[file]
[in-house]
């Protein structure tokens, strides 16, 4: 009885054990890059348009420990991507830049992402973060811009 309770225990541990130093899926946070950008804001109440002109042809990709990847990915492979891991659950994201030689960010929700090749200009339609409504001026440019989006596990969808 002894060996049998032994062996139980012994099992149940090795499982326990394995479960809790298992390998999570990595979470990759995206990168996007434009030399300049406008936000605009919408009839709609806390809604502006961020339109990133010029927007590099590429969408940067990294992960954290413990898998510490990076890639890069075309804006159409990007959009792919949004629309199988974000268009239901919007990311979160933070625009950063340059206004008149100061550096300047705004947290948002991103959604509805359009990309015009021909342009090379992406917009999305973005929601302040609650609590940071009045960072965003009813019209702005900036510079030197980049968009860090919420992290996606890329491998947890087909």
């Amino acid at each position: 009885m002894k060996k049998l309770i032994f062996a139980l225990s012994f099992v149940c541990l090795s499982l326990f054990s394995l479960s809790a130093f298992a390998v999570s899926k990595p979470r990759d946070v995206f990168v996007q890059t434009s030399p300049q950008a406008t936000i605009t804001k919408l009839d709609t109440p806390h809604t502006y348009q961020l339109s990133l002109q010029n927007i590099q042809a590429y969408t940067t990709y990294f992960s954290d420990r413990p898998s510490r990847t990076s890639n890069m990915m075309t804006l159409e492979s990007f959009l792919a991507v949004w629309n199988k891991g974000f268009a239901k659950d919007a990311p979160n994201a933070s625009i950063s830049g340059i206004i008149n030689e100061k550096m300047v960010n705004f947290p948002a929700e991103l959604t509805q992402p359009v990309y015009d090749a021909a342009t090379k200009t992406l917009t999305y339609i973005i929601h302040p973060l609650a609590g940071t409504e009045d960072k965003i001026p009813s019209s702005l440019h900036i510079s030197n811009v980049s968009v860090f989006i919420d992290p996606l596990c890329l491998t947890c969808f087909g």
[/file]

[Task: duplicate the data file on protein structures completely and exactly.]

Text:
[in-house]
């Protein structure tokens, strides 16, 4: 009885054990890059348009420990991507830049992402973060811009 309770225990541990130093899926946070950008804001109440002109042809990709990847990915492979891991659950994201030689960010929700090749200009339609409504001026440019989006596990969808 002894060996049998032994062996139980012994099992149940090795499982326990394995479960809790298992390998999570990595979470990759995206990168996007434009030399300049406008936000605009919408009839709609806390809604502006961020339109990133010029927007590099590429969408940067990294992960954290413990898998510490990076890639890069075309804006159409990007959009792919949004629309199988974000268009239901919007990311979160933070625009950063340059206004008149100061550096300047705004947290948002991103959604509805359009990309015009021909342009090379992406917009999305973005929601302040609650609590940071009045960072965003009813019209702005900036510079030197980049968009860090919420992290996606890329491998947890087909």
């Amino acid at each position: 009885m002894k060996k049998l309770i032994f062996a139980l225990s012994f099992v149940c541990l090795s499982l326990f054990s394995l479960s809790a130093f298992a390998v999570s899926k990595p979470r990759d946070v995206f990168v996007q890059t434009s030399p300049q950008a406008t936000i605009t804001k919408l009839d709609t109440p806390h809604t502006y348009q961020l339109s990133l002109q010029n927007i590099q042809a590429y969408t940067t990709y990294f992960s954290d420990r413990p898998s510490r990847t990076s890639n890069m990915m075309t804006l159409e492979s990007f959009l792919a991507v949004w629309n199988k891991g974000f268009a239901k659950d919007a990311p979160n994201a933070s625009i950063s830049g340059i206004i008149n030689e100061k550096m300047v960010n705004f947290p948002a929700e991103l959604t509805q992402p359009v990309y015009d090749a021909a342009t090379k200009t992406l917009t999305y339609i973005i929601h302040p973060l609650a609590g940071t409504e009045d960072k965003i001026p009813s019209s702005l440019h900036i510079s030197n811009v980049s968009v860090f989006i919420d992290p996606l596990c890329l491998t947890c969808f087909g």